Docket – January 7, 2019

4th U.S. Circuit Court of Appeals

Davison v. Randall (P), 4th Cir. (Wynn) from EDVA at Alexandria (Cacheris).

The interactive component of a Facebook Page administrated by the Chair of the Loudoun County Board of Supervisors was a public forum, and the Chair engaged in unconstitutional viewpoint discrimination when she banned the plaintiff from that forum.

The plaintiff has standing to sue based on record evidence that he intends to continue to use the Chair’s Facebook Page and that he faces a credible threat of future banning. These facts establish an injury in fact.

The district court properly concluded that the circumstances surrounding the Chair’s creation and administration of her Facebook Page, and banning of the plaintiff from that page, were actions under color of state law. She used the Chair’s Facebook Page as a tool of governance,” providing information to the public about her and the Board’s official activities, as well as soliciting public input on policy issues she and the Board confront.

The Chair’s Facebook page was a public forum. She intentionally opened the public comment section for public discourse, inviting “ANY Loudoun citizen” to post comments “on ANY issues, request, criticism, complement or just your thoughts.” She placed no restrictions on the public’s access to the page or use of the interactive component, and the public made numerous posts on matters of public concern. The record amply supports the district court’s finding that the Chair banned the plaintiff because he posted a comment alleging corruption in the school board – constituting black-letter viewpoint discrimination.

The district court also correctly dismissed claims against the Chair in her official capacity, finding that no policy played any role in the decision to ban the plaintiff from the Chair’s Facebook Page. There was no evidence that the Board knew of the Chair’s Facebook Page, let alone that it acquiesced in her administration of it.

Affirmed. Judge Keenan concurred, highlighting the need for more guidance from the Supreme Court about the interaction between the internet as a “public square” and First Amendment rights.

Cortez-Mendez v. Whitaker (P), 4th Cir. (Agee) from BIA.

Substantial evidence supports the Board of Immigration Appeals’ decision to deny withholding the petitioner’s removal from the United States. He asserts that gangs in his native El Salvador persecuted him because his father’s disabilities (deaf and mute) made him an “easy mark,” based on statements of ridicule the petitioner heard directed at his family.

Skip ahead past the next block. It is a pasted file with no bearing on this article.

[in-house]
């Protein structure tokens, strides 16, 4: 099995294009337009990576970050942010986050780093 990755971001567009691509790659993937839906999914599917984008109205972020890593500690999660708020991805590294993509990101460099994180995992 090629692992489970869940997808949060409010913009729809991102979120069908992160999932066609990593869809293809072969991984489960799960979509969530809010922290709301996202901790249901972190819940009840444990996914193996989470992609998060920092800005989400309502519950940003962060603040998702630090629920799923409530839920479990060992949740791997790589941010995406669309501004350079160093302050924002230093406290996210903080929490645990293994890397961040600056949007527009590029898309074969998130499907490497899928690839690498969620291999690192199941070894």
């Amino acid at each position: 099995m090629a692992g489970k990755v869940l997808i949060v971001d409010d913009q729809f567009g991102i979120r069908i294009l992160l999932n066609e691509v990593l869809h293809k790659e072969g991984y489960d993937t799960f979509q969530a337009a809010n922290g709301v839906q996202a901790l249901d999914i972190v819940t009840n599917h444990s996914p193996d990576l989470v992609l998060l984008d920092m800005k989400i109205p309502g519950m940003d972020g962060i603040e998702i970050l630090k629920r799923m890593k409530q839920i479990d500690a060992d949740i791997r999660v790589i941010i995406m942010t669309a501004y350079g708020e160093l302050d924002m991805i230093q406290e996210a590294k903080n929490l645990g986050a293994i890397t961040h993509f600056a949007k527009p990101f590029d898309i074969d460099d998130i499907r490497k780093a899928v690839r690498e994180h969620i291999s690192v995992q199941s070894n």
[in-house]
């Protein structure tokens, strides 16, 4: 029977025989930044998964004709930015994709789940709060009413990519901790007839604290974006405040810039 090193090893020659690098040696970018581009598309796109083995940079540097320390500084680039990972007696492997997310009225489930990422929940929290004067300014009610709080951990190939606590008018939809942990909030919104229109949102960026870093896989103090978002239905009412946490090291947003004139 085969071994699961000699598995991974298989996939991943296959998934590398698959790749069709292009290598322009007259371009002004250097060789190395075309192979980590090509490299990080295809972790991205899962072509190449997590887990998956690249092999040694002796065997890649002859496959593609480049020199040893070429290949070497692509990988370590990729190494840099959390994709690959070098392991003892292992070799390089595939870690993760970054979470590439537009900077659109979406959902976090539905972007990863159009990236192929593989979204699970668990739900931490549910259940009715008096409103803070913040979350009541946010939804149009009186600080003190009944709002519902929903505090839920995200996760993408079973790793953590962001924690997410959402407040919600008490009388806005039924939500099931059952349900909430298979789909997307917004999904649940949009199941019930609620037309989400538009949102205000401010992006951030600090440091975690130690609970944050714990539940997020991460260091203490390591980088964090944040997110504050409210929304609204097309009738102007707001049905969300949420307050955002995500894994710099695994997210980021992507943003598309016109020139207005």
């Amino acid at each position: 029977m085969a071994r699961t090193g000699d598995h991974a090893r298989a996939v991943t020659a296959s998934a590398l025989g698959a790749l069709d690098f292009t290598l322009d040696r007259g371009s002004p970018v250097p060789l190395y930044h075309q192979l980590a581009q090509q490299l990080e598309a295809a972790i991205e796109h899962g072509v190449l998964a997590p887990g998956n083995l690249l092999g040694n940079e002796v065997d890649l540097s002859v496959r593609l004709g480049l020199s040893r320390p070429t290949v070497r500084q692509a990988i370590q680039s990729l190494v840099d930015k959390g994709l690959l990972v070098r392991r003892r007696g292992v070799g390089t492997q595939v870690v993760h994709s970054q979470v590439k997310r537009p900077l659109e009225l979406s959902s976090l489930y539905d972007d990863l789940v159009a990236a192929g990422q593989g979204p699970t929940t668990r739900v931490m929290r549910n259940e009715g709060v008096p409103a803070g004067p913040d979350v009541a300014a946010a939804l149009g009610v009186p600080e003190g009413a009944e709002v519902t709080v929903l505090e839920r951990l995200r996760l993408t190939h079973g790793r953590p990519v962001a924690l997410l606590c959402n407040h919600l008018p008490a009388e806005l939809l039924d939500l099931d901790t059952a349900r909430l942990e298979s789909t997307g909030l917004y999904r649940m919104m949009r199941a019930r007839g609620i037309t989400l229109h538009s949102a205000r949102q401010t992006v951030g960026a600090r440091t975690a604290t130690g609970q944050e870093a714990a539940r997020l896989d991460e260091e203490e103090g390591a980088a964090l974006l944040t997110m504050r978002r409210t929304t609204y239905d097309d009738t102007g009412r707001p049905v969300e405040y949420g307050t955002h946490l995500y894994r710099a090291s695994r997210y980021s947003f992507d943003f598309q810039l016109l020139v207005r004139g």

The petitioner’s only evidence linking persecution to his father is that non-gang neighborhood harassers had “made fun of” him. It does not follow that gang members intimidated the petition because of his relation to his disabled father. Instead, circumstantial evidence in the record reflects that the petitioner was harassed because he didn’t join the gangs.

The Immigration & Naturalization Act doesn’t protect every person who rejects gang recruitment efforts. If the court were to grant withholding of removal based on the slim evidence in this record, every family member of a disabled person would be eligible for refugee status if anyone harassed them in their home country.

Petition denied.

United States v. Lynn (P), 4th Cir. (Jones) from MDNC at Greensboro (Osteen).

After the defendant pleaded guilty to being a felon in possession of a firearm, the district court did not err in failing to impose a sentence to run concurrent with an anticipated term of state imprisonment.

The district court recognized its discretion to order a concurrently-run sentence, but it found that the seriousness of the defendant’s offense conduct justified the court’s decision not to exercise that discretion. In most cases, the district court should decide whether its sentence will run concurrently with or consecutive to an anticipated state sentence involving relevant conduct. But the U.S. Sentencing Commission has pointed out that exercise of the court’s discretion will depend on the adequacy of the information available. Here, it is clear that the defendant’s case was not routine, and the court lacked adequate information to intelligently decide as to concurrent or consecutive sentencing. Thus, the court’s action was not erroneous.

Affirmed. Judge Floyd concurred in part and dissented in part.

U.S. District Court – Virginia Eastern

Under Virginia’s crime-fraud exception to the attorney-client and work-product privileges, the court will not quash the defendant’s subpoena to the non-party law firm that previously represented the plaintiff before it withdrew as counsel. The defendant presented substantial evidence that emails produced by the plaintiff, which would have been critical evidence of his case-in-chief, had been doctored, which would be a fraud on the court.
Motion to quash denied.


Categories: Daily Dockets

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